Partners, Servants, or Entrepreneurs? Banians in the Nineteenth-Century Bengal Economy

Michael Aldous*

*Corresponding author for this work

Research output: Contribution to journalReview articlepeer-review

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Abstract

Banians acted as intermediaries for European merchants in Bengal. They were highly influential in the eighteenth century but their importance waned thereafter. This article reexamines their role in the nineteenth century and argues that their importance persisted but evolved in response to changes in the Bengal economy and issues of contracting and governance. It shows that the banians remained a nexus between the local and global economies, facilitating a bidirectional transfer of knowledge. They enabled the development of innovative Indian business forms and contributed to the emergence of a diverse ecology of organizational forms and ownership in Bengal at the end of the nineteenth century.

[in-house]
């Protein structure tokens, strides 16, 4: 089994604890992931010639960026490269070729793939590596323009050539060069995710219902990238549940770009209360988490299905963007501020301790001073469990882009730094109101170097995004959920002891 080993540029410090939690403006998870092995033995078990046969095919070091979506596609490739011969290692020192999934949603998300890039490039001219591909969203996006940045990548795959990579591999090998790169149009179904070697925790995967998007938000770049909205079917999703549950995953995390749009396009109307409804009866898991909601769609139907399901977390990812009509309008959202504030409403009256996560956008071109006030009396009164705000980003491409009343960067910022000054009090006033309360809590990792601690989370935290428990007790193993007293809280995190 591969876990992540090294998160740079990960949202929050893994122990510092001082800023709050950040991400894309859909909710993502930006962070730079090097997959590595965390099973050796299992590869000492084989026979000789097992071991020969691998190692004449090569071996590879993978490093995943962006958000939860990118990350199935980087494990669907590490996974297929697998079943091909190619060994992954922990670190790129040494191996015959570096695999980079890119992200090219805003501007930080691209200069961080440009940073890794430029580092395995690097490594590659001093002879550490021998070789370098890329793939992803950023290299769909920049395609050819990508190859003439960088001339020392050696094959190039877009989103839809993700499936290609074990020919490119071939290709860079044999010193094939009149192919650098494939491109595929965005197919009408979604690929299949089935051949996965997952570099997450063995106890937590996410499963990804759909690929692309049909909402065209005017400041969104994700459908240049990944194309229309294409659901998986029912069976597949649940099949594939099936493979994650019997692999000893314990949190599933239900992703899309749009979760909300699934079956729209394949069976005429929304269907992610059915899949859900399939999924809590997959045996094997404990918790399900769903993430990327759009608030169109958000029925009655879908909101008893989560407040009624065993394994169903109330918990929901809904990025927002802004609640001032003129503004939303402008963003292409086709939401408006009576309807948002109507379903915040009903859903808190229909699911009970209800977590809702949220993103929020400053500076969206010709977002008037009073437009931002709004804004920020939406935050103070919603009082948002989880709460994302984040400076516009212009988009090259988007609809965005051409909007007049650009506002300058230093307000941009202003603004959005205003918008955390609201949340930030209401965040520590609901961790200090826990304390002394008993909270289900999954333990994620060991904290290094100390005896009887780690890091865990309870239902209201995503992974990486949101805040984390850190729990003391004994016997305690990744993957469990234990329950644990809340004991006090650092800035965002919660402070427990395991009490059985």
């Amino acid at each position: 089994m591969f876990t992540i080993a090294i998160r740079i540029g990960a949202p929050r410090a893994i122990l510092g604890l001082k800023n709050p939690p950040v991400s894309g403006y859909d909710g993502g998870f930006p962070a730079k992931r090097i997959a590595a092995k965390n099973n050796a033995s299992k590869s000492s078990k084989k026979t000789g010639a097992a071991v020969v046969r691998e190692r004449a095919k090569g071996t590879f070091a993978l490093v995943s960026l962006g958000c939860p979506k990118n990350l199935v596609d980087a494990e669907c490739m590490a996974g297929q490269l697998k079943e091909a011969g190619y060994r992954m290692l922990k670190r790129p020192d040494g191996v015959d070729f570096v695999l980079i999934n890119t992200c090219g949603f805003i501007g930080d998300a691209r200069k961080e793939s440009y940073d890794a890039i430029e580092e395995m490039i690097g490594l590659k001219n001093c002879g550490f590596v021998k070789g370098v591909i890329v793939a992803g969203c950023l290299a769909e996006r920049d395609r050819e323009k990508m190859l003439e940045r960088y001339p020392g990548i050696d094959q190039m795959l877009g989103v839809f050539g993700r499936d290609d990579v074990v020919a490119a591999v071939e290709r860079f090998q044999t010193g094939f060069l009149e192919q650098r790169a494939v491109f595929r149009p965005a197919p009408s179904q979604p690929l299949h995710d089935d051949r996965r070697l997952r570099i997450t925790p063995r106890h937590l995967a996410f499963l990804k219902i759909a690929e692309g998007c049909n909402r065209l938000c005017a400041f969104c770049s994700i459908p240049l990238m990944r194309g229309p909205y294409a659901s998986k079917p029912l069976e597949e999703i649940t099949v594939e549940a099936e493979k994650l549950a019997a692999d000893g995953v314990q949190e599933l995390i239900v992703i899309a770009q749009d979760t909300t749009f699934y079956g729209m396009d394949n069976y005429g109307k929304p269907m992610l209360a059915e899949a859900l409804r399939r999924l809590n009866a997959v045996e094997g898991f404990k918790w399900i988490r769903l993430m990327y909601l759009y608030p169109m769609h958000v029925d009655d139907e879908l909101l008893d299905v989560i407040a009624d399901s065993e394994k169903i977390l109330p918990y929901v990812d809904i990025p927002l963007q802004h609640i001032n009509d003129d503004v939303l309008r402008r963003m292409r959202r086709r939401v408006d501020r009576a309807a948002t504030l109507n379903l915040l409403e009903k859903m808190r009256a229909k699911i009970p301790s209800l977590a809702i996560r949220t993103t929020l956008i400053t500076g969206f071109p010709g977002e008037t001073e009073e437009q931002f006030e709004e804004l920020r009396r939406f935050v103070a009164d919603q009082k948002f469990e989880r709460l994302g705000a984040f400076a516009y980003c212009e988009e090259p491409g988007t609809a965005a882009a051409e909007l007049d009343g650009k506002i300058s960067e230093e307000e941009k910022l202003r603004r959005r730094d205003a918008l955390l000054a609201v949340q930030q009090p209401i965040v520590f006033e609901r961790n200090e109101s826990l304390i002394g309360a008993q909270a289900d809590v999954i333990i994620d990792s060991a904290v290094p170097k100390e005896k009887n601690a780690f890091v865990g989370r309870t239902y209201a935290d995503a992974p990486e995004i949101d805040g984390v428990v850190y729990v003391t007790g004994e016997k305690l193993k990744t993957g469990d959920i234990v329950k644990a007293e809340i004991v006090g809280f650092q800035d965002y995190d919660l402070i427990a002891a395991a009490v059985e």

Original languageEnglish
Pages (from-to)675-697
Number of pages23
JournalBusiness History Review
Volume94
Issue number4
Early online date03 Feb 2021
DOIs
Publication statusEarly online date - 03 Feb 2021

Bibliographical note

Publisher Copyright:
Copyright © The President and Fellows of Harvard College 2021.

Copyright:
Copyright 2021 Elsevier B.V., All rights reserved.

Keywords

  • corporate governance
  • India
  • intermediaries
  • knowledge
  • organizational forms

ASJC Scopus subject areas

  • Business and International Management
  • Business, Management and Accounting (miscellaneous)
  • History

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